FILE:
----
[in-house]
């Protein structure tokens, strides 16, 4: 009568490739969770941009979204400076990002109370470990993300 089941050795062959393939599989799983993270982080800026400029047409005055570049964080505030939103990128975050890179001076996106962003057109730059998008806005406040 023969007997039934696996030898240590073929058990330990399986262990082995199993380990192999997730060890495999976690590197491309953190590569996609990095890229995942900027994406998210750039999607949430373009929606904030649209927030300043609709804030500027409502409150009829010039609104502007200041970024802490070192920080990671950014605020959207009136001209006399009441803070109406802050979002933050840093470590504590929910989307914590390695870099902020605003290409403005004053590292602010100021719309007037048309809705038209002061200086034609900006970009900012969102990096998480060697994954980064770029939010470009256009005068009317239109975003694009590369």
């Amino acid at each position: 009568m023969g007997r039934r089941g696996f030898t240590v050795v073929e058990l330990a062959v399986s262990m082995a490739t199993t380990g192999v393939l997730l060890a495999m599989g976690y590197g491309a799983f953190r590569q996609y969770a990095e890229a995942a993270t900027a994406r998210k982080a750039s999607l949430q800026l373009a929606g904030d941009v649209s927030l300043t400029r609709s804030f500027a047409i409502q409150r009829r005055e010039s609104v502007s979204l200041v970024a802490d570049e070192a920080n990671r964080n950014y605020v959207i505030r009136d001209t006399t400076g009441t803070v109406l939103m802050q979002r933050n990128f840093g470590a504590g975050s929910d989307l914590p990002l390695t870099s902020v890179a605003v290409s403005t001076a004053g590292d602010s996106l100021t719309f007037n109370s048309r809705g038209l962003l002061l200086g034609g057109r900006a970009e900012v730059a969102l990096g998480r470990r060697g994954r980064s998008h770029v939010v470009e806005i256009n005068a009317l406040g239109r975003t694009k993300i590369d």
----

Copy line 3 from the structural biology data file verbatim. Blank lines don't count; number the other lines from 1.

């Amino acid at each position: 009568m023969g007997r039934r089941g696996f030898t240590v050795v073929e058990l330990a062959v399986s262990m082995a490739t199993t380990g192999v393939l997730l060890a495999m599989g976690y590197g491309a799983f953190r590569q996609y969770a990095e890229a995942a993270t900027a994406r998210k982080a750039s999607l949430q800026l373009a929606g904030d941009v649209s927030l300043t400029r609709s804030f500027a047409i409502q409150r009829r005055e010039s609104v502007s979204l200041v970024a802490d570049e070192a920080n990671r964080n950014y605020v959207i505030r009136d001209t006399t400076g009441t803070v109406l939103m802050q979002r933050n990128f840093g470590a504590g975050s929910d989307l914590p990002l390695t870099s902020v890179a605003v290409s403005t001076a004053g590292d602010s996106l100021t719309f007037n109370s048309r809705g038209l962003l002061l200086g034609g057109r900006a970009e900012v730059a969102l990096g998480r470990r060697g994954r980064s998008h770029v939010v470009e806005i256009n005068a009317l406040g239109r975003t694009k993300i590369d």